Now that we’ve got a Table and Data we have something to play with we need a baeline.  Remember KNOW THY DATA!  To know our data a little more I would suggest turning on STATISTICS IO & TIME then running a select.  Now this is very figurative, if you have a more targeted work load or set of stored procedures you would want to test those by getting the statistics and query plans so you can see IF compression changes anything for the better or worse.

/*
Do a select to look
at the CPU time and I/Os
Before Compression
*/
SET STATISTICS IO ON
SET STATISTICS TIME ON

SELECT * FROM dbo.myTable1

  At this point set those baselines to the side.   I would use sp_estimate_data_compression_savings on the table specifying ROW Compression.  This will take a 5% sample of the table move it into your tempdb and apply the Compression setting that you specify, in this case row.  It will return the results and then give you an estimate based on that sample that tells you what it believes your compression rate will be.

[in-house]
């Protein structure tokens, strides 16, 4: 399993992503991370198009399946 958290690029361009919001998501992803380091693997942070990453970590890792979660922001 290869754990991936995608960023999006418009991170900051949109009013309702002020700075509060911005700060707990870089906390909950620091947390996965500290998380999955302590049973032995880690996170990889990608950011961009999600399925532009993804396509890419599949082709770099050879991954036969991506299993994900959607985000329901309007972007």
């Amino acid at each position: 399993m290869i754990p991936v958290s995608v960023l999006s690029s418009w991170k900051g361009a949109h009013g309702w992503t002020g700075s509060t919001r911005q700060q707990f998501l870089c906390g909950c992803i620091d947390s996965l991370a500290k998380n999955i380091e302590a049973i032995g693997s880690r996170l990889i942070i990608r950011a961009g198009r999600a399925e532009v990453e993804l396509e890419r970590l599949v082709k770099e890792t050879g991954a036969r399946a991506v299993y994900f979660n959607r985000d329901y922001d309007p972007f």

sp_estimate_data_compression_savings 'dbo', 'myTable1', NULL, NULL, ROW ;
GO

When I apply compression I like to use sp_spaceused to see the space the table takes up before and after.

/*
How Big is our Clustered Index
*/
sp_spaceused 'dbo.myTable1';
go


/*
Rebuild Our Table with Compression
*/
ALTER TABLE dbo.myTable1
REBUILD WITH (DATA_COMPRESSION = ROW);
go

 /*
How Big is our Clustered Index
*/
sp_spaceused 'dbo.myTable1';
GO

As you can see we reduced the table from around 80 MB to 288 KB.  Now let’s run our query to get our comparison baseline and see how query performance was effected.
/*
Do a select to look
at the CPU time and I/Os
After Compression
*/
SET STATISTICS IO ON
SET STATISTICS TIME ON

SELECT * FROM dbo.myTable1

Home work, go watch Paul Randal’s MCM videos .  Take the Row Compression Demo and add some more columns and Fixed Length Data Types to it, and see what you can Compress.  Happy Compressing!

Thanks,

Brad